Douglas County Board of Education member Doug Benevento announced Aug. 17 that he is resigning effective immediately, leaving the board with three members who support the district's reform policies and three who oppose them.
Three years into his second term, Benevento has been a strong supporter of school choice and pay-for-performance for teachers as a member of the reform-minded majority on the board. Benevento, an attorney who lives in Highlands Ranch, was first elected in 2009 and re-elected in 2013. Term limits would have prevented him from running in the next school board election in November 2017.
"I feel like the things I talked about in the two elections, I've done," Benevento said. "I understand that there is a minority on the board that doesn't like them, but honestly, those things are going to be litigated in the 2017 election and they're not going to change in the next year. I was kind of looking around and saying, 'Well, what am I staying on the board for?' Once we got past the transition to a new interim, I felt like that was a good time to leave and maybe a time for someone new to come in."
Benevento was among the four board members who voted to approve a contract for interim superintendent Erin Kane the night of Aug. 16. School board president Meghann Silverthorn, vice president Judith Reynolds and Dr. James Geddes also approved hiring Kane, while the three members who have largely opposed reform measures dissented. Until a replacement is appointed, David Ray, Anne-Marie Lemieux and Wendy Vogel - each of whom was elected in November 2015 - will find themselves on even footing with the senior board members.
"Although I rarely saw eye-to-eye with Mr. Benevento and disagreed with his approach, I certainly give him credit for his seven years of dedicated service," Ray said. "I sincerely wish him well..."
But Ray added he is hopeful that Benevento's "stepping down will continue the process to restore and heal our school district."
Silverthorn served the longest with Benevento and calls him a "longtime friend."
"He was the last remaining colleague I had from my initial election to the board in 2009," Silverthorn said. "I wish him the very best in his future endeavors."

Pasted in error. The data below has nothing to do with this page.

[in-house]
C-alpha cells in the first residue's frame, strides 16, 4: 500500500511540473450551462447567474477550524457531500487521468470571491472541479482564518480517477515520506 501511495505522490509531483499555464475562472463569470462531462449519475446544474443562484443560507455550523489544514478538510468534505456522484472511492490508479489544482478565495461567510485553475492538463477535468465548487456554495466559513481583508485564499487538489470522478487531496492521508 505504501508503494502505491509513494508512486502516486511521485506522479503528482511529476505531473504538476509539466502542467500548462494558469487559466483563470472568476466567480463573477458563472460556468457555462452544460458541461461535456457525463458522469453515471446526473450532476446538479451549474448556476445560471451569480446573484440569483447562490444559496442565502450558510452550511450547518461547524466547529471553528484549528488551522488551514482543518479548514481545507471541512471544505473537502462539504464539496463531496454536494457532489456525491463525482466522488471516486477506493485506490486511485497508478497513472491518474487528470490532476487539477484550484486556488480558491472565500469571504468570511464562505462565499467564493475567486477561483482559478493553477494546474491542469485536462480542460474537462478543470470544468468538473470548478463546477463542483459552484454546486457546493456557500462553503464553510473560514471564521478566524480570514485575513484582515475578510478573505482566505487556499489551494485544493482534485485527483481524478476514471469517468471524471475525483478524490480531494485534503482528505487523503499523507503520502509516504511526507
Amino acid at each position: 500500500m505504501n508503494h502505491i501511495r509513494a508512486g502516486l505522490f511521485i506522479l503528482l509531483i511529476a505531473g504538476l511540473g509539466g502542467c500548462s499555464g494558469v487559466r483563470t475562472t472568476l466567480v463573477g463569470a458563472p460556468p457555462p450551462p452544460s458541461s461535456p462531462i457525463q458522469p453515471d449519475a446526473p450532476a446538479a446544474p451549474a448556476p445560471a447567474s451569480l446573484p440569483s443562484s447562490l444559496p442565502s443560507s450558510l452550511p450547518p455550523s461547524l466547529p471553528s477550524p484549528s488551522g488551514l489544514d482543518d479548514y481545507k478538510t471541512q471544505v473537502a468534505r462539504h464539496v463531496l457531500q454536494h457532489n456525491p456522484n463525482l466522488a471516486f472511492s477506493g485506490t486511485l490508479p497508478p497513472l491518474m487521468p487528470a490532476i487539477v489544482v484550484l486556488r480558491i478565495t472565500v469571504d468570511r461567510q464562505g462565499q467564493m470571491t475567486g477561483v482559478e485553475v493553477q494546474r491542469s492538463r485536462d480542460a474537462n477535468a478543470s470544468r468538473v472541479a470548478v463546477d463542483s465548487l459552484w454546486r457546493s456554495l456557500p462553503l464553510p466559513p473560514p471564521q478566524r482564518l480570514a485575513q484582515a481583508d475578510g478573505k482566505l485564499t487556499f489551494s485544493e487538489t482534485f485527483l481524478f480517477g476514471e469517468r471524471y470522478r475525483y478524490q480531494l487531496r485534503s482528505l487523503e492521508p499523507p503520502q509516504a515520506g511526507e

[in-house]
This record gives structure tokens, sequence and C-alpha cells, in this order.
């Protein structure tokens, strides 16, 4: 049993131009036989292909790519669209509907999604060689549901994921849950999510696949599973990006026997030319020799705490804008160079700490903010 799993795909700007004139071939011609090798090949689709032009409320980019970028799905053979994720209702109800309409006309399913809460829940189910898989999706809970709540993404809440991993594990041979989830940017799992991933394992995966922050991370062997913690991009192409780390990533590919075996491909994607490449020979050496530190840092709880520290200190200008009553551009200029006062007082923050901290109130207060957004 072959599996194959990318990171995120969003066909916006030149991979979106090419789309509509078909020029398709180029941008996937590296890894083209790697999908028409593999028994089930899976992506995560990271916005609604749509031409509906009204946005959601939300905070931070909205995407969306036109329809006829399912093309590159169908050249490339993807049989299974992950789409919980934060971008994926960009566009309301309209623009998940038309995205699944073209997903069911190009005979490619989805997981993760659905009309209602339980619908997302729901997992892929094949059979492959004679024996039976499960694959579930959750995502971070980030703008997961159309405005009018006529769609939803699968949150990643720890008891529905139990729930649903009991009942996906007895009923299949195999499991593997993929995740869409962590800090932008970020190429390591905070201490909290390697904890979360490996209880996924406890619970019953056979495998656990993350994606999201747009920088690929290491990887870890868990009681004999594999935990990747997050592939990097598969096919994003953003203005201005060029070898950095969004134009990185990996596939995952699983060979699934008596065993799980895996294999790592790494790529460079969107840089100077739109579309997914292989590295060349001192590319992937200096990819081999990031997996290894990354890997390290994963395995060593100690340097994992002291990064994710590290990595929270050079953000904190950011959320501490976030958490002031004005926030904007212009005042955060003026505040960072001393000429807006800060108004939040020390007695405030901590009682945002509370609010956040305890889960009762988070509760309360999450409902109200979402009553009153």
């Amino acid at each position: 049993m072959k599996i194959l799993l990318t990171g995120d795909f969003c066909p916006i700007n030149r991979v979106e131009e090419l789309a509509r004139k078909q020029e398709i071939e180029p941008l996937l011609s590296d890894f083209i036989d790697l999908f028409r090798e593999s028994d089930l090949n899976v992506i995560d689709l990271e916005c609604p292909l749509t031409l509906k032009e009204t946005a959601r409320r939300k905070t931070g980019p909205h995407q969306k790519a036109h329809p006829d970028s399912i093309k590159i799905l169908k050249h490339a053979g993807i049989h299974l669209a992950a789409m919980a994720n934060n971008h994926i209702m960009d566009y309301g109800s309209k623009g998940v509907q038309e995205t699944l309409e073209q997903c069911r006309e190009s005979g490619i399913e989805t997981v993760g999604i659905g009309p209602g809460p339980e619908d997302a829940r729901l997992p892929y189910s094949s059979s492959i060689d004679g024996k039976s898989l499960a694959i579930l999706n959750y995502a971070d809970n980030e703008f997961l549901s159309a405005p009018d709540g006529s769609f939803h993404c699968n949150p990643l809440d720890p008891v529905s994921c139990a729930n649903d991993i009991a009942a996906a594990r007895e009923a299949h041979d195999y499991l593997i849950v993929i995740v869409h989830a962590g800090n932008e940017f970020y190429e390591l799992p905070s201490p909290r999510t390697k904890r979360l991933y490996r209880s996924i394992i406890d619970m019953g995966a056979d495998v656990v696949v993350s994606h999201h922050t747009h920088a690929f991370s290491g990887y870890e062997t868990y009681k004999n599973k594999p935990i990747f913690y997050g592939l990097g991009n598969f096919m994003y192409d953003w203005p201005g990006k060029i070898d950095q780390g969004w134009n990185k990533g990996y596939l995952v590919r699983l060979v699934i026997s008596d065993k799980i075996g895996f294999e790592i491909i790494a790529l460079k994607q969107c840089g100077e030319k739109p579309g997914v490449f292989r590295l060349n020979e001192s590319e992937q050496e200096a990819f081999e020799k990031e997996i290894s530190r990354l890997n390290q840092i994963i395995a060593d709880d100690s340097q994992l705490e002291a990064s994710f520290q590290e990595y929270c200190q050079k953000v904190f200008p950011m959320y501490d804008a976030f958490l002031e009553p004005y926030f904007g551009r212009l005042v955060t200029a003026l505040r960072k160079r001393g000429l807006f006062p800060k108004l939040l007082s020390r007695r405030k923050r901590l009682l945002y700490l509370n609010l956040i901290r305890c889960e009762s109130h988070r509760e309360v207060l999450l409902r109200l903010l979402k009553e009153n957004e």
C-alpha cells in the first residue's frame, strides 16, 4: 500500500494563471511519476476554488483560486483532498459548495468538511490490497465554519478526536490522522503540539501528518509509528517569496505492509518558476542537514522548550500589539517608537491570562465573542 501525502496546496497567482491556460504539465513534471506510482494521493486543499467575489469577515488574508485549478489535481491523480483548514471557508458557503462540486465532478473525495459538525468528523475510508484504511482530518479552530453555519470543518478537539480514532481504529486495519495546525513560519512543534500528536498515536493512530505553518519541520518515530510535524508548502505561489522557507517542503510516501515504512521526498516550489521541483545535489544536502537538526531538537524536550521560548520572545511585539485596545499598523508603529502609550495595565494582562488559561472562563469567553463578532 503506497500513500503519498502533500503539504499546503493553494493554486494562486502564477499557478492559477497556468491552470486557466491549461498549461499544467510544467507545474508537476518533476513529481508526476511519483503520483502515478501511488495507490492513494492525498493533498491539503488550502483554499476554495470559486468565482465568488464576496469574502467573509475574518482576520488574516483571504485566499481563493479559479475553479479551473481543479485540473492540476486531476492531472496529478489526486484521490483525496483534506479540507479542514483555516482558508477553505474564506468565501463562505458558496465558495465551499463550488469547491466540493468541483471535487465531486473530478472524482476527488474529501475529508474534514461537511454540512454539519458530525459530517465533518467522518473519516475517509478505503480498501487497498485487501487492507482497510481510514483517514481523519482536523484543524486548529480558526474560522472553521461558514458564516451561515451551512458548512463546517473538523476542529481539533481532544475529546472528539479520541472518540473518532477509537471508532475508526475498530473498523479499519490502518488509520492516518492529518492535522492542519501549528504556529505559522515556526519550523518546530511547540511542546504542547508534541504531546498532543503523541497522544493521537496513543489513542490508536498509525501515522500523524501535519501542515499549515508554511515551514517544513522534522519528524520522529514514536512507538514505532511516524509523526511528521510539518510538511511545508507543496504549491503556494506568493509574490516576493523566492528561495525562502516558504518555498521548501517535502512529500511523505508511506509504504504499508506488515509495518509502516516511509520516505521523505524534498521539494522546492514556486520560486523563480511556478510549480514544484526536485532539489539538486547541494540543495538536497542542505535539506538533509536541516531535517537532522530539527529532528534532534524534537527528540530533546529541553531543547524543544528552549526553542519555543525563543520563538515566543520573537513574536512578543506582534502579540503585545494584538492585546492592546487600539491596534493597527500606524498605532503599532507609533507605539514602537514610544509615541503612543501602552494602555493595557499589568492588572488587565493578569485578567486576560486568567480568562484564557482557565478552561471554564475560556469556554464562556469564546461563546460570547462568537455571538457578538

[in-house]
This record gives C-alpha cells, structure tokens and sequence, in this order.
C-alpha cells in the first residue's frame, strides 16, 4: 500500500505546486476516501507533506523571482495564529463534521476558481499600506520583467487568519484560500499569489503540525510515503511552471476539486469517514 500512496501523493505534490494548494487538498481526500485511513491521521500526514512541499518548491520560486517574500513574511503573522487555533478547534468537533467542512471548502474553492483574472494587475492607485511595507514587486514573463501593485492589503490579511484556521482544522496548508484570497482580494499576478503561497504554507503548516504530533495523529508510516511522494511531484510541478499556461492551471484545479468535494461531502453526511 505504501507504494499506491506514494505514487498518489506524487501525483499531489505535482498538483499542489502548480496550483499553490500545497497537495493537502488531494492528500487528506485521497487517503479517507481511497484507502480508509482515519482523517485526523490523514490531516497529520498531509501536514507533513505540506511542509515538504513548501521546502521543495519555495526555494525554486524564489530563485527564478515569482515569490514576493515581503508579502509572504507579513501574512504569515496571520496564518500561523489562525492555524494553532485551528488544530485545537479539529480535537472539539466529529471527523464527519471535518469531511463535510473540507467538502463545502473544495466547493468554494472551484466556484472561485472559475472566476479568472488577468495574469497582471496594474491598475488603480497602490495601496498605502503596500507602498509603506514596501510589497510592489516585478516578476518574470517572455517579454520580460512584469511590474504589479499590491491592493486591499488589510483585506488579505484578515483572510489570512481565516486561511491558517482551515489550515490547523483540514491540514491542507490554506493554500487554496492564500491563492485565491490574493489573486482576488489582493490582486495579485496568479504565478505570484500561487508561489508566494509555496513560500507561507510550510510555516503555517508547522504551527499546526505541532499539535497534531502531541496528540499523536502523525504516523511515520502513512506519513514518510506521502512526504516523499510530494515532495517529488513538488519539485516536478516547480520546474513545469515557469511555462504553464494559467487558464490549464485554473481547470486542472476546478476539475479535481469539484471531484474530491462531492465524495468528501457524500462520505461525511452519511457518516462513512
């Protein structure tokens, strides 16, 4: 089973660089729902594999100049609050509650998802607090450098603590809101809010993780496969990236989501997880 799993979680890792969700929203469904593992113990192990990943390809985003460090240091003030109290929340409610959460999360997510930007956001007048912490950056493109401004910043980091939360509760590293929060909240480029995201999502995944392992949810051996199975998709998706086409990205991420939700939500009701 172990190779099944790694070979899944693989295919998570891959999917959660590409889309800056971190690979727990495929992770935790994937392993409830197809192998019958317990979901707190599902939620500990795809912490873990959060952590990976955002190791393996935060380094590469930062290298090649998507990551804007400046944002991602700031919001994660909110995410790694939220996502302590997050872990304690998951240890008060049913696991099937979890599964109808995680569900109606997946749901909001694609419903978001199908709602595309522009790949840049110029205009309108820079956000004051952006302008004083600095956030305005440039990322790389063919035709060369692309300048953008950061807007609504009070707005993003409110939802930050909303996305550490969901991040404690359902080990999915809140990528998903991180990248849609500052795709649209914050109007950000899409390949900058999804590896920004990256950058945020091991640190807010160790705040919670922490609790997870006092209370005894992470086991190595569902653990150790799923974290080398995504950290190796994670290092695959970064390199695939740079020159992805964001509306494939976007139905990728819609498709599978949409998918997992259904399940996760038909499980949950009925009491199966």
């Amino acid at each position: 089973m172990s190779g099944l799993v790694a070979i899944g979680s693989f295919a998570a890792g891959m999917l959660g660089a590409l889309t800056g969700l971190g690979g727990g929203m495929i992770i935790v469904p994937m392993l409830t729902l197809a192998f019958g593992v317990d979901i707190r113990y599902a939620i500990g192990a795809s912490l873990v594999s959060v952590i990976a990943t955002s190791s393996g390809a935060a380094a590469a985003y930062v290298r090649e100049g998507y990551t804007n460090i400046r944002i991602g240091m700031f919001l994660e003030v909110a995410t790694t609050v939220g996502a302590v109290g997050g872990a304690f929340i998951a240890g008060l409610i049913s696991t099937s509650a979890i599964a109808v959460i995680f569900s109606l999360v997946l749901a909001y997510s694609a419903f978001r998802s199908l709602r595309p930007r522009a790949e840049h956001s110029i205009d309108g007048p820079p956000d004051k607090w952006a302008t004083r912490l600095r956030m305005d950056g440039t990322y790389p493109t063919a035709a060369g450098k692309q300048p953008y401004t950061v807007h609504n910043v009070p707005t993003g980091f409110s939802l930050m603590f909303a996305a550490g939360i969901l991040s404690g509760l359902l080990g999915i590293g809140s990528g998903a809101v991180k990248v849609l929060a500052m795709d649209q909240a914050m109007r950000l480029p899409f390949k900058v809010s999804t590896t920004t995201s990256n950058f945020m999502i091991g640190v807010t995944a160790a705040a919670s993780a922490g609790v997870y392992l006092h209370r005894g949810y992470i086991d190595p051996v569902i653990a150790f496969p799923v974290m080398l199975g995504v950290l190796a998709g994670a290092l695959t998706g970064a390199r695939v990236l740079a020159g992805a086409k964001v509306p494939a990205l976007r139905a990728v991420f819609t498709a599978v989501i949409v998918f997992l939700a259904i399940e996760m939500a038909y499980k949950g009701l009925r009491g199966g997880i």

Benevento represented District E, which encompasses eastern Highlands Ranch, Lone Tree, Acres Gree and Castle Pines. A replacement will be required to reside in the district. A replacement will be required to reside in the district and will serve out the remainder of Benevento's term.
At the next board meeting, scheduled for Sept. 6, the vacancy will be officially announced and a timeline for finding a replacement will be established. Board members will be able to nominate potential candidates for interviews. A nominee will need to receive a board majority to be appointed, according to district policy.
In the event that the board does not select a person to fill the vacancy by the end of the 60th day following the declaration of the vacancy, the president of the board will appoint a person to fill the vacancy as required by law.
Benevento said he doesn't think his replacement will be much different philosophically from him, but may bring new ideas and new energy that the board needs right now. At the same time, it may be difficult for the board members to agree on a replacement.
"It's not inconceivable that ultimately it will come down to (Silverthorn) choosing," Benevento said.
The community group Voices for Public Education said they see the resignation of Benevento as a win for students, teachers and community of Douglas County.
"The damage done to our district during his time on the board will take many years to undo," Amy DeValk said in a statement on behalf of the group. "The community continues to pressure the reform majority to return the focus of the board to what is best for students and not political agendas. We are hopeful the search for a replacement will be open-minded, transparent, and support the needs of students and teachers above all else."
Community group Douglas County Parents said Benevento’s tenure on the DCSD Board of Education has been fraught with controversy and his resignation is “a welcome development.”
“Benevento's dismissal of community concerns about increased turnover, his recent threats against another director, and chronic absence at board meetings are only a few of the disappointing elements of his time spent on the board,” Douglas County Parents said in a statement. “Moving forward with the selection process, we hope for transparency and the placement of a director who better represents the interests of our community.”
Benevento said he is proud of what he accomplished during his time on the board, specifically helping increase school choice, the implementation of performance-based pay and decentralized decision making that gave power to schools.
"We expanded choice dramatically," Benevento said. "If you look at the charter school enrollment when we first came in and the charter school enrollment now, it's significantly up, and they are quality charter schools. They're up because we attracted them and did things like equalizing funding for charters and working with them to find land in our high-population area."
Benevento said the contentious nature of the board over the past year made it difficult to find common ground and work with the other side and that he did not foresee that dynamic changing.
"There seemed to be a lack of seriousness dealing with real issues," Benevento said. "The board was more centered on drama than substantive issues where people may disagree."
Benevento said he would not speak on his legacy, as those are "for presidents not school board members," but did say, "We absolutely did important things and those important things will carry on."